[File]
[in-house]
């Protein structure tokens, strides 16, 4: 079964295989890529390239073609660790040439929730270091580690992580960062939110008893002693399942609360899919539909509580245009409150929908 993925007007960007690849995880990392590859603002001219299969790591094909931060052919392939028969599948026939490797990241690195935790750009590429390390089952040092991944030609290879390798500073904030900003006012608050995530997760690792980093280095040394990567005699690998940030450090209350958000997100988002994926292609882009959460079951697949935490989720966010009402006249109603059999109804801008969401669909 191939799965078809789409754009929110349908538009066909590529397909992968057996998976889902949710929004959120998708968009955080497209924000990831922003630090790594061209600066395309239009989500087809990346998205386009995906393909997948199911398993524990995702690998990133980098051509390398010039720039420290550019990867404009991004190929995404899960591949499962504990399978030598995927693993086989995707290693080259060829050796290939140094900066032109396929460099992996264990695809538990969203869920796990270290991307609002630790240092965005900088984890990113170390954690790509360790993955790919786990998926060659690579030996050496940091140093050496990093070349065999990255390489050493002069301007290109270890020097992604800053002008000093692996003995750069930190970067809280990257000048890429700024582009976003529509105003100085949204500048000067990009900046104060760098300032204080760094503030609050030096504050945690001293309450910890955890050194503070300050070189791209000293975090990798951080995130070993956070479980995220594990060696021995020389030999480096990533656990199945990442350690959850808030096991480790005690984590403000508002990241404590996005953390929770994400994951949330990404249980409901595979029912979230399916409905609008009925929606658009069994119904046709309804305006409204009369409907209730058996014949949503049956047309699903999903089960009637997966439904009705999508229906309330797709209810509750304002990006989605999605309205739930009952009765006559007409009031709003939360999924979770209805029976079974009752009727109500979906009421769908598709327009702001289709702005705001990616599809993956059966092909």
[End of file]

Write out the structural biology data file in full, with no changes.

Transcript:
[in-house]
């Protein structure tokens, strides 16, 4: 079964295989890529390239073609660790040439929730270091580690992580960062939110008893002693399942609360899919539909509580245009409150929908 993925007007960007690849995880990392590859603002001219299969790591094909931060052919392939028969599948026939490797990241690195935790750009590429390390089952040092991944030609290879390798500073904030900003006012608050995530997760690792980093280095040394990567005699690998940030450090209350958000997100988002994926292609882009959460079951697949935490989720966010009402006249109603059999109804801008969401669909 191939799965078809789409754009929110349908538009066909590529397909992968057996998976889902949710929004959120998708968009955080497209924000990831922003630090790594061209600066395309239009989500087809990346998205386009995906393909997948199911398993524990995702690998990133980098051509390398010039720039420290550019990867404009991004190929995404899960591949499962504990399978030598995927693993086989995707290693080259060829050796290939140094900066032109396929460099992996264990695809538990969203869920796990270290991307609002630790240092965005900088984890990113170390954690790509360790993955790919786990998926060659690579030996050496940091140093050496990093070349065999990255390489050493002069301007290109270890020097992604800053002008000093692996003995750069930190970067809280990257000048890429700024582009976003529509105003100085949204500048000067990009900046104060760098300032204080760094503030609050030096504050945690001293309450910890955890050194503070300050070189791209000293975090990798951080995130070993956070479980995220594990060696021995020389030999480096990533656990199945990442350690959850808030096991480790005690984590403000508002990241404590996005953390929770994400994951949330990404249980409901595979029912979230399916409905609008009925929606658009069994119904046709309804305006409204009369409907209730058996014949949503049956047309699903999903089960009637997966439904009705999508229906309330797709209810509750304002990006989605999605309205739930009952009765006559007409009031709003939360999924979770209805029976079974009752009727109500979906009421769908598709327009702001289709702005705001990616599809993956059966092909």